1. Configuring DNS for nslookup
Although you can do some basic checking of records with
, some attempts to transfer zone data will fail unless the DNS server is configured to allow zone transfers.
As an example, consider the following code listing. The
ls -d pearson.pub
command queries the DNS server for a listing of all records in the pearson.pub domain. However, it fails because zone transfers are not allowed to the computer where the
command is issued from.
C:\>nslookupDefault Server: dc1.pearson.pubAddress: 192.168.1.5> ls -d pearson.pub[dc1.pearson.pub]***
Can't list domain pearson.pub: Query refusedThe DNS server refused to transfer the zone pearson.pub to yourcomputer.
If this is incorrect, check the zone transfer securitysettings for pearson.pub on the DNS server at IP address 192.168.1.5.
The words “Query refused” are a direct indication that zone transfers aren’t allowed for this computer.
You can resolve this issue by adding the computer to the list of servers where zone transfers are allowed.
Figure 1 shows the screen where you can add a computer to this list. In the figure, a computer named win7pcg has been added.
zone transfer commands issued from this computer will now succeed.
Figure 1. Adding a computer to the list for authorized zone transfers
You can access the screen shown in
with these steps:
1. Launch the DNS console from the
2. Expand the server and Forward Lookup Zones. Right-click the zone you want to modify and select
The DNS console remembers the last view so this might be expanded already.
3. Select the
The view will be similar to
Allow Zone Transfers
You can choose to allow zone transfers to any server (not recommended for security reasons), only to servers on the
tab (DNS servers with an NS record), or to servers that you add. Click the
button to add servers if you choose the last option.
2. Using nslookup Without PTR Records
If the DNS server doesn’t have a PTR record for the DNS server, you receive an error when using nslookup. Although this looks serious, it isn’t. You’re still able to determine whether records exist on the DNS server with nslookup.
The following table shows what you see if the DNS
server doesn’t include a record for the DNS server but does include an A
record for a queried host.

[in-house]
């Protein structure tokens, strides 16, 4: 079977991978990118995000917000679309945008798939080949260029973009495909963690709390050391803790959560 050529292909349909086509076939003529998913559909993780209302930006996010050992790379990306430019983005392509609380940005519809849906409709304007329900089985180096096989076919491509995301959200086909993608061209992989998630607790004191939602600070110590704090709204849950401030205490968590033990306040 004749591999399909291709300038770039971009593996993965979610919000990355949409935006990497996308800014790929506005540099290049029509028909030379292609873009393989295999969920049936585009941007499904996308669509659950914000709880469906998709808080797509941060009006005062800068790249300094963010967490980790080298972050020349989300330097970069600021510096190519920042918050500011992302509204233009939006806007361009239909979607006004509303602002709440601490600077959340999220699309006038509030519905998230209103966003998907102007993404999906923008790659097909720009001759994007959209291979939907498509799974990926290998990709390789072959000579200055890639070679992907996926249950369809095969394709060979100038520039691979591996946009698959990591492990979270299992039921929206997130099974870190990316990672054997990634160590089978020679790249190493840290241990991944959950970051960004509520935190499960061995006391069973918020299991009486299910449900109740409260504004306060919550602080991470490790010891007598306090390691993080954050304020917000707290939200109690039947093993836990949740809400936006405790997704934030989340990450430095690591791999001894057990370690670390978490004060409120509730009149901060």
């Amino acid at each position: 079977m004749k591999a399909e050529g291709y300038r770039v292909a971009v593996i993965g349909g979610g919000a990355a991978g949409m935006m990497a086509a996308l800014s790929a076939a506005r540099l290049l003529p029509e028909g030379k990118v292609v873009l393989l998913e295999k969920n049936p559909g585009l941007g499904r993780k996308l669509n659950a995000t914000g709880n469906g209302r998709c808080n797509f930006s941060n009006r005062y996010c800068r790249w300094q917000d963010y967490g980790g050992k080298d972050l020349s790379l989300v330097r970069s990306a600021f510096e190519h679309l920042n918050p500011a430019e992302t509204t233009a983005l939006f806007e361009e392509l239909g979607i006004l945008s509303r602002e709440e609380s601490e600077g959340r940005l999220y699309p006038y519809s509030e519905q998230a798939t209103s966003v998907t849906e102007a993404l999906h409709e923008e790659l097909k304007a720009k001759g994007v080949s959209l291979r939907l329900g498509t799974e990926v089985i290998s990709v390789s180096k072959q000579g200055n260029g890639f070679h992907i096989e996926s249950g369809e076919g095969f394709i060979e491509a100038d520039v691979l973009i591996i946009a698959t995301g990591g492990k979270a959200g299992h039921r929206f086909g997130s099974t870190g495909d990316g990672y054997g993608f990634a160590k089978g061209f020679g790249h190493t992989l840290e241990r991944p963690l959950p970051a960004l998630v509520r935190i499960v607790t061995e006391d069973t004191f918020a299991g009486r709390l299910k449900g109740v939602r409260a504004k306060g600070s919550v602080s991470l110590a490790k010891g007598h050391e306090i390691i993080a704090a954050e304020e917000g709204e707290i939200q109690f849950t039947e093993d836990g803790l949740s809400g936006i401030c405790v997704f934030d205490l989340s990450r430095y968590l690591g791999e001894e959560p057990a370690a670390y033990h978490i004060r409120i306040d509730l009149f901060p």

|nslookup Responses Without PTR Records||Comments|
Default Server: UnKnown
this example, the PTR record for dc1.pearson.pub is deleted. Although
the IP address of the DNS server (192.168.1.5) is still known, it can’t
resolve the IP address to the name of the DNS server, so the default
server is listed as UnKnown.|
|However, DNS can still resolve the name (Web1) to an IP address. The results of the Web1
query again show that the name of the DNS server is unknown, but it
successfully shows the correct IP address (1922.214.171.124) of the Web1
If you’re focused only on seeing whether DNS can resolve Web1 to an IP
address, this Unknown response can be ignored. If you’re managing the
DNS server, you might want to create the PTR record for the DNS server.|
3. Using nslookup Without a Reverse Lookup Zone
nslookup works if a
reverse lookup zone doesn’t exist on the DNS server, but it gives some
errors. The following table shows what you can expect if the DNS server
doesn’t have a reverse lookup zone.
|nslookup Responses Without a Reverse Lookup Zone||Comments|
DNS request timed out.
timeout was 2 seconds.
Default Server: UnKnown
DNS request timed out looks like you have serious problems, but it just
indicates that the reverse lookup zone is deleted. Because reverse
lookup zones are optional, this time out message can be ignored.
Your system still has an IP address of the DNS server (192.168.1.5 in
the example), but it can’t resolve it to a name because the reverse
lookup zone (and its associated PTR record) does not exist.|
even if the reverse lookup zone doesn’t exist, DNS still resolves the
name of hosts to IP addresses (as long as it has the associated A
This example shows that the name of the DNS server is unknown but it
still resolves web1 to the correct IP address.|